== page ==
Why is Working Out So Good for Our Mental Health?

We’ve all experienced that fantastic feeling after a workout – food seems to taste better, you seem to sleep better and the day seems a little brighter. But why is this the case? As it turns out, exercise has a myriad of benefits for our mental health as well as our physical health.

Exercise can help with depression and anxiety.

In fact, it’s recommended by a lot of mental health professionals. A workout can affect the chemicals in your brain including the levels of serotonin, endorphins and stress hormones. Regular moderate exercise has been found to help relieve some of the symptoms of depression and anxiety. Just an hour of exercise per week can also halve your risk of dementia.

Getting active and social also has its advantages…

Socialising produces a handful of benefits for your health, from improving your lifespan to reducing the risk of dementia in later life. Pair that socialising with fitness in a BodyPump or Pilates class and you’ll get the combined benefits of physical and mental boosts. Plus, it’s often easier to stay motivated when you can look forward to seeing friends at the gym.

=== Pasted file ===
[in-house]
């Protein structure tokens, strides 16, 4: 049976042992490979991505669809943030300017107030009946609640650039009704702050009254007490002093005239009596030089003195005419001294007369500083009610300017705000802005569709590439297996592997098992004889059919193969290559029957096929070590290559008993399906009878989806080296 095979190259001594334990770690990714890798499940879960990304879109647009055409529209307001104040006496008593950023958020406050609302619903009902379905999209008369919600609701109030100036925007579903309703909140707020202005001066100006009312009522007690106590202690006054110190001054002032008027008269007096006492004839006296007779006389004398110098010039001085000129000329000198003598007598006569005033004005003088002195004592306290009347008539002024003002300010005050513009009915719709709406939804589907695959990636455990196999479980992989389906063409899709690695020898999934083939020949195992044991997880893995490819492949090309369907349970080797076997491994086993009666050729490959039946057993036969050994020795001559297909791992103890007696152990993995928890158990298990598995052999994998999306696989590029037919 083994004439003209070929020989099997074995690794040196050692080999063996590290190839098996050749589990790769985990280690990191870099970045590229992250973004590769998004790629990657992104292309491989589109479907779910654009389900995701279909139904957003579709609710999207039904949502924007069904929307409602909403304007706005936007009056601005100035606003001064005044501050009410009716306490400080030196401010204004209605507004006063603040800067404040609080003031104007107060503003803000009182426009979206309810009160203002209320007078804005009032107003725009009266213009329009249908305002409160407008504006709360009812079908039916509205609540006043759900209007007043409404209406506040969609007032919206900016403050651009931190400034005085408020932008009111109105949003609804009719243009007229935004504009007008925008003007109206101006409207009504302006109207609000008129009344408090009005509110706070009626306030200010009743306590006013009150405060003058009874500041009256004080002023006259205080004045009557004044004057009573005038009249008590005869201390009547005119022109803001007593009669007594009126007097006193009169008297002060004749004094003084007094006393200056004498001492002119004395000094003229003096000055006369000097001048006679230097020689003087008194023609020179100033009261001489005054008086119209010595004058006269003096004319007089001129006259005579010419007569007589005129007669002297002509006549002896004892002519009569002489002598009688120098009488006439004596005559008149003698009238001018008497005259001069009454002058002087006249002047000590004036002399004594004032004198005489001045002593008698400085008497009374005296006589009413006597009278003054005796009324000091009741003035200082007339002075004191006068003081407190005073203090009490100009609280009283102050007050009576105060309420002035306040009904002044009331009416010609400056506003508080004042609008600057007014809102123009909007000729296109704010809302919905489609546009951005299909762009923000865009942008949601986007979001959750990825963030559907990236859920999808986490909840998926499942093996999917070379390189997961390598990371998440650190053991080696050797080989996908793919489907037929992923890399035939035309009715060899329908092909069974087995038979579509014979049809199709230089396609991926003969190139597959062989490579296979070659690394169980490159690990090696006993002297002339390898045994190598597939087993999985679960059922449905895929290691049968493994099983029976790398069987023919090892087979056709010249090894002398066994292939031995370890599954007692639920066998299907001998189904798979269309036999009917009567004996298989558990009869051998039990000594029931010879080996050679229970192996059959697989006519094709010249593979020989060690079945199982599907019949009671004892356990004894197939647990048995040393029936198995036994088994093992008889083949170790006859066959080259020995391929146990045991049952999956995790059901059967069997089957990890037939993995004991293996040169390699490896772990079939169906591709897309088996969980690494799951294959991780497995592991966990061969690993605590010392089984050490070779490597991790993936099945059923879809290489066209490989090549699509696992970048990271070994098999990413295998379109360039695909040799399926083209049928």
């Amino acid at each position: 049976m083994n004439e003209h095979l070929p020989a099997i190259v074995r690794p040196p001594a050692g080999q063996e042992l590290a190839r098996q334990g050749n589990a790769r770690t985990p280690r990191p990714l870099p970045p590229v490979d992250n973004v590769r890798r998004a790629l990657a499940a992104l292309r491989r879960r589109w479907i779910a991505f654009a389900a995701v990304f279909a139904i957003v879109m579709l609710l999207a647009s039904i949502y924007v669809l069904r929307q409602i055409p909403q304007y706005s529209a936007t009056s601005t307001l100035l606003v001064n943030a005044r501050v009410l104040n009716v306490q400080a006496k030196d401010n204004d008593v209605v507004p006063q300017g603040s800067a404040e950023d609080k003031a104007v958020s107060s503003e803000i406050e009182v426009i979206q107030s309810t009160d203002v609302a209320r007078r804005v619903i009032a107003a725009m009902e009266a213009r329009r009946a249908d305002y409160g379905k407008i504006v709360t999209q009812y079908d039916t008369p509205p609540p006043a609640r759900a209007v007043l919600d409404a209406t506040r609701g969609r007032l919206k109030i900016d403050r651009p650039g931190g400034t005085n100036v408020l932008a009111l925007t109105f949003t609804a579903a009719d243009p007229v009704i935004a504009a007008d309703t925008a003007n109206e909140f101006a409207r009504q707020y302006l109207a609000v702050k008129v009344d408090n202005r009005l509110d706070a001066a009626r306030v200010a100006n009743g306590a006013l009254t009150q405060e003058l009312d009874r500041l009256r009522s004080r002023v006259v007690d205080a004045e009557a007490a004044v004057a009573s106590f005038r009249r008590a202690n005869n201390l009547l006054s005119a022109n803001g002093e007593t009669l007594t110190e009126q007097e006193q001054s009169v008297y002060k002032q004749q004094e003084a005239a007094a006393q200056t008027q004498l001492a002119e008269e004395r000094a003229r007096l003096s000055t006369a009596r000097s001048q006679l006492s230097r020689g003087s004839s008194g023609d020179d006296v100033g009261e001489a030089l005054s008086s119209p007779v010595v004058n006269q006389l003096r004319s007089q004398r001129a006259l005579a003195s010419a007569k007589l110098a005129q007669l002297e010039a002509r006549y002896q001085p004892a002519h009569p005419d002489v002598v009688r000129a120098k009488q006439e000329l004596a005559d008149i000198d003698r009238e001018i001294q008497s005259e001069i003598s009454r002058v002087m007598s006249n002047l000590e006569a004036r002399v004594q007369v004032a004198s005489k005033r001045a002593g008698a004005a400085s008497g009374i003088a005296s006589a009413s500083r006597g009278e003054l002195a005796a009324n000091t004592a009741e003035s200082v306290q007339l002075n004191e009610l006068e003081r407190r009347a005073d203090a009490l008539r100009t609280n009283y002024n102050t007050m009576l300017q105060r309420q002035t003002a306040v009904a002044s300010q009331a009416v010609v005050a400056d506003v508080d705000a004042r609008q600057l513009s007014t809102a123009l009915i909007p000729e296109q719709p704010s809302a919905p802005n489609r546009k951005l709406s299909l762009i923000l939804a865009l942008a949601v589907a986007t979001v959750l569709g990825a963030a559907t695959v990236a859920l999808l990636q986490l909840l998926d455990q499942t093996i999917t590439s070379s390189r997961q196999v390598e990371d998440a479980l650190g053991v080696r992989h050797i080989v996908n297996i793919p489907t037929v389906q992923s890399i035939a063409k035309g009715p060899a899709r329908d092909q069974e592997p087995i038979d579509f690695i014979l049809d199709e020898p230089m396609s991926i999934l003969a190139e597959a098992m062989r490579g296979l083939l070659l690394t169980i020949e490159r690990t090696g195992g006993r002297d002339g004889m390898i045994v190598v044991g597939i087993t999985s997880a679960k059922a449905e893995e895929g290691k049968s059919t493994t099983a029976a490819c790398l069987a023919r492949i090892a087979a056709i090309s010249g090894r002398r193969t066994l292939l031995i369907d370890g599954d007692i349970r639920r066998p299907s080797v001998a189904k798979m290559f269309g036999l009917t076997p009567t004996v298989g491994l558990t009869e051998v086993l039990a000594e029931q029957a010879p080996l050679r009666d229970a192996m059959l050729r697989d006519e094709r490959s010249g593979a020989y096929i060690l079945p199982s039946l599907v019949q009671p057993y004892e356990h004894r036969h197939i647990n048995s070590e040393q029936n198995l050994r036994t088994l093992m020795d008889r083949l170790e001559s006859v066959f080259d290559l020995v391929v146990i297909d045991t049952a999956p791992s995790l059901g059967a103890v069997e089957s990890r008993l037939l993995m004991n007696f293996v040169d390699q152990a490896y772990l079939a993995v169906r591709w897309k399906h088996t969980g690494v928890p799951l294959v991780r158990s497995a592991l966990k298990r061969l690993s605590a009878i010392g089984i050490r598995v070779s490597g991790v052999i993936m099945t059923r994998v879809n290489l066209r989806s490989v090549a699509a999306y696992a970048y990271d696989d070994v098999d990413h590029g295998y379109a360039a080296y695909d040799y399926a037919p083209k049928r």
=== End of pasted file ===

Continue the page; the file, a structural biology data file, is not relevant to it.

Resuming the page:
It’s an excellent way to relieve stress.

Remember that link between exercise and endorphins? When your body moves it releases more of these hormones which make you feel great and reduce pain, making this a great way to manage everyday aches, pains and stresses. Gentle exercise like swimming, BodyBalance or yoga can also help you get in the ‘flow’ and melt that stress away.

A workout can help you sleep like a baby.

Regular and consistent exercise can lead to improved patterns and duration of sleep, even offering benefits for insomniacs over extended periods. Why does that matter? Because a lack of quality sleep is believed to contribute to depression and anxiety and vice versa. Sticking to a fun, varied and regular workout routine could help you get deep REM sleep and the benefits that this brings.

Exercise can even help boost your memory.

But not all types. A University of British Columbia study found that regular amounts of aerobic exercise can actually increase the size of your hippocampus, which is used for learning and verbal memory. This seemed only to apply to exercise that gets the blood pumping around your body, so be sure to mix up your workouts with running, dancing, walking or swimming to maximise that brain function!